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Acts 17:1-4

Paul and Silas at Thessalonica

17:1 After they traveled through 1  Amphipolis 2  and Apollonia, 3  they came to Thessalonica, 4  where there was a Jewish synagogue. 5  17:2 Paul went to the Jews in the synagogue, 6  as he customarily did, and on three Sabbath days he addressed 7  them from the scriptures, 17:3 explaining and demonstrating 8  that the Christ 9  had to suffer and to rise from the dead, 10  saying, 11  “This Jesus I am proclaiming to you is the Christ.” 12  17:4 Some of them were persuaded 13  and joined Paul and Silas, along with a large group 14  of God-fearing Greeks 15  and quite a few 16  prominent women.

1 tn BDAG 250 s.v. διοδεύω 1 has “go, travel through” for this verse.

2 sn Amphipolis. The capital city of the southeastern district of Macedonia (BDAG 55 s.v. ᾿Αμφίπολις). It was a military post. From Philippi this was about 33 mi (53 km).

3 sn Apollonia was a city in Macedonia about 27 mi (43 km) west southwest of Amphipolis.

4 sn Thessalonica (modern Salonica) was a city in Macedonia about 33 mi (53 km) west of Apollonia. It was the capital of Macedonia. The road they traveled over was called the Via Egnatia. It is likely they rode horses, given their condition in Philippi. The implication of v. 1 is that the two previously mentioned cities lacked a synagogue.

map For location see JP1 C1; JP2 C1; JP3 C1; JP4 C1.

5 sn See the note on synagogue in 6:9.

6 tn Grk “he went in to them”; the referent (the Jews in the synagogue) has been specified in the translation for clarity.

7 tn Although the word διελέξατο (dielexato; from διαλέγομαι, dialegomai) is frequently translated “reasoned,” “disputed,” or “argued,” this sense comes from its classical meaning where it was used of philosophical disputation, including the Socratic method of questions and answers. However, there does not seem to be contextual evidence for this kind of debate in Acts 17:2. As G. Schrenk (TDNT 2:94-95) points out, “What is at issue is the address which any qualified member of a synagogue might give.” Other examples of this may be found in the NT in Matt 4:23 and Mark 1:21.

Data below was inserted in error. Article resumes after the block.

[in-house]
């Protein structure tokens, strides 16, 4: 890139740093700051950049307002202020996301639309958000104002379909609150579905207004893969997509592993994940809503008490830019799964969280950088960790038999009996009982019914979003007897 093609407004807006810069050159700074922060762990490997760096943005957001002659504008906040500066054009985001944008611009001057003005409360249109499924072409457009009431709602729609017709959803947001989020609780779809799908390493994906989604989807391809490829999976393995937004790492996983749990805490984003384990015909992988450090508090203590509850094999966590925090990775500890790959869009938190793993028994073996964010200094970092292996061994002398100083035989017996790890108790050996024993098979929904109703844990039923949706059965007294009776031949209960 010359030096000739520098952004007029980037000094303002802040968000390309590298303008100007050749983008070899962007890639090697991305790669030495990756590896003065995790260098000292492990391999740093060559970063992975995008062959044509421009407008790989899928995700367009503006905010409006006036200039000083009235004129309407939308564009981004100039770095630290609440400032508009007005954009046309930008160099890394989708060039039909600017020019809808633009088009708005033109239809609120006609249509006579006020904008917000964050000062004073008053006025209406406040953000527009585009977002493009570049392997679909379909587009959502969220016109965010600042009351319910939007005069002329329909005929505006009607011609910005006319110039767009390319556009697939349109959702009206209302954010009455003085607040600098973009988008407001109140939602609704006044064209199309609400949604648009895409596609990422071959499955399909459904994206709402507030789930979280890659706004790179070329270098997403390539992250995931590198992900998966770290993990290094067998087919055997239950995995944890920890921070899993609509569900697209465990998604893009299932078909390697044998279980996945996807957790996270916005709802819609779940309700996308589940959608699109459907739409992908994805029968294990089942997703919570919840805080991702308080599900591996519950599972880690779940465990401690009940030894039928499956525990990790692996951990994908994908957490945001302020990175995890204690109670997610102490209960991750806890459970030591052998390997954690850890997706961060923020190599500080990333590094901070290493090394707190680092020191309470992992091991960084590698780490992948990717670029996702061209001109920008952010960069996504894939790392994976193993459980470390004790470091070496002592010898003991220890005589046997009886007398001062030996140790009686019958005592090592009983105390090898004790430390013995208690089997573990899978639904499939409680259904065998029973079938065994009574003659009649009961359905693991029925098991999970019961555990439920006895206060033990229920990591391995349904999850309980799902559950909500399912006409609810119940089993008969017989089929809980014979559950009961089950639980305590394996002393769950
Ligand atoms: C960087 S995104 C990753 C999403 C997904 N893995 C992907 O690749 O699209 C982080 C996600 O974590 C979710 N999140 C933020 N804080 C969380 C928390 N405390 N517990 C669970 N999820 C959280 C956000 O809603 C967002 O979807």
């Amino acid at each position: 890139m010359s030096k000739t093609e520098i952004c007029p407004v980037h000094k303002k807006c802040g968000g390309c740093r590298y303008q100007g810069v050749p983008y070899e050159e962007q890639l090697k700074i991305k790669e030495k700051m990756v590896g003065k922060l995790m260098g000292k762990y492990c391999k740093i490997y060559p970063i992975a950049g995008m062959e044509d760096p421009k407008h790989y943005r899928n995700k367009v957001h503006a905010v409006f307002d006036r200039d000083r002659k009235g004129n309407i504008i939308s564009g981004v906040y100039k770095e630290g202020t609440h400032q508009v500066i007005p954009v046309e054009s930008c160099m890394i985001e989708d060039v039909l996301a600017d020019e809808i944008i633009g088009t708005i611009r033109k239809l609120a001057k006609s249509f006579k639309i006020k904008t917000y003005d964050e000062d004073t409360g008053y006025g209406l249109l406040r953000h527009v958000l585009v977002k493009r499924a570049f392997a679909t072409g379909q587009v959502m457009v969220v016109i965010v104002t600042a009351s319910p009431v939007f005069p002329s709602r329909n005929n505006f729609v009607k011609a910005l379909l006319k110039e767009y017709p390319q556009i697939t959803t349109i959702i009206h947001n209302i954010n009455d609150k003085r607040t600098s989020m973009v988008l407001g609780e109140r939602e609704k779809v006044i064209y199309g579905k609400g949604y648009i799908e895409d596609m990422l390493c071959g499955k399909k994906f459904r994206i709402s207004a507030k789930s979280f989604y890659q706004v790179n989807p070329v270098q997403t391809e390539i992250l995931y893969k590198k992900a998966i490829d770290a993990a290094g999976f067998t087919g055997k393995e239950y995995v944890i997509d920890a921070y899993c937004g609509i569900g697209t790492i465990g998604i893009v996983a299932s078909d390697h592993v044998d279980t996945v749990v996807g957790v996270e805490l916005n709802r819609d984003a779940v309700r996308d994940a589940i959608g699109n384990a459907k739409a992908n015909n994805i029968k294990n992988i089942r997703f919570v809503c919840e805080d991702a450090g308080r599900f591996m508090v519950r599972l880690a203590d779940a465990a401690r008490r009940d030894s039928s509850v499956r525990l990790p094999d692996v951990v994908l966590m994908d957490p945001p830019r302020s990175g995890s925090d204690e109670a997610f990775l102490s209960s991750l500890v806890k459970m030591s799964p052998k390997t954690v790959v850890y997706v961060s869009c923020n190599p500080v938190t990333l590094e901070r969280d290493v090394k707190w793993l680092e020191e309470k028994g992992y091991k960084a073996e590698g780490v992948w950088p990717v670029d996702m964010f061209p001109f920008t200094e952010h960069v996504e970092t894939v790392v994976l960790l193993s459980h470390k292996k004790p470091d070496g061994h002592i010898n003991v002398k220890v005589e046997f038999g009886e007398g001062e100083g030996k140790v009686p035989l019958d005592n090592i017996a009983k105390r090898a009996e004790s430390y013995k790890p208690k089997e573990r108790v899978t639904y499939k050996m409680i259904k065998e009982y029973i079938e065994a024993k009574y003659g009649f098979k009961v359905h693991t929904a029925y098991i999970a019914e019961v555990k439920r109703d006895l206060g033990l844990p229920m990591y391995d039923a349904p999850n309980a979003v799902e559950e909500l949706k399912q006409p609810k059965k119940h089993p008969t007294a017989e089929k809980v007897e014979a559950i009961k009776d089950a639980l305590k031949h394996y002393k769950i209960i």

8 tn BDAG 772 s.v. παρατίθημι 2.b has “demonstrate, point out” here.

9 tn Or “Messiah”; both “Christ” (Greek) and “Messiah” (Hebrew and Aramaic) mean “one who has been anointed.”

sn See the note on Christ in 2:31.

10 sn The Christ had to suffer and to rise from the dead. These two points (suffering and resurrection) would have been among the more controversial aspects of Paul’s messianic preaching. The term translated “had to” (δεῖ, dei) shows how divine design and scripture corresponded here.

11 tn The Greek words used here (καὶ ὅτι, kai {oti, “and that”) mark the switch from indirect to direct discourse. Contemporary English requires the use of an introductory verb of speaking or saying to make this transition.

12 tn Or “Messiah”; both “Christ” (Greek) and “Messiah” (Hebrew and Aramaic) mean “one who has been anointed.”

sn See the note on Christ in 2:31. The identification of the Messiah with Jesus indicates Paul was proclaiming the fulfillment of messianic promise.

13 tn Or “convinced.”

14 tn Or “a large crowd.”

15 tn Or “of devout Greeks,” but this is practically a technical term for the category called God-fearers, Gentiles who worshiped the God of Israel and in many cases kept the Mosaic law, but did not take the final step of circumcision necessary to become a proselyte to Judaism. See further K. G. Kuhn, TDNT 6:732-34, 743-44. Luke frequently mentions such people (Acts 13:43, 50; 16:14; 17:17; 18:7).

16 tn Grk “not a few”; this use of negation could be misleading to the modern English reader, however, and so has been translated as “quite a few” (which is the actual meaning of the expression).

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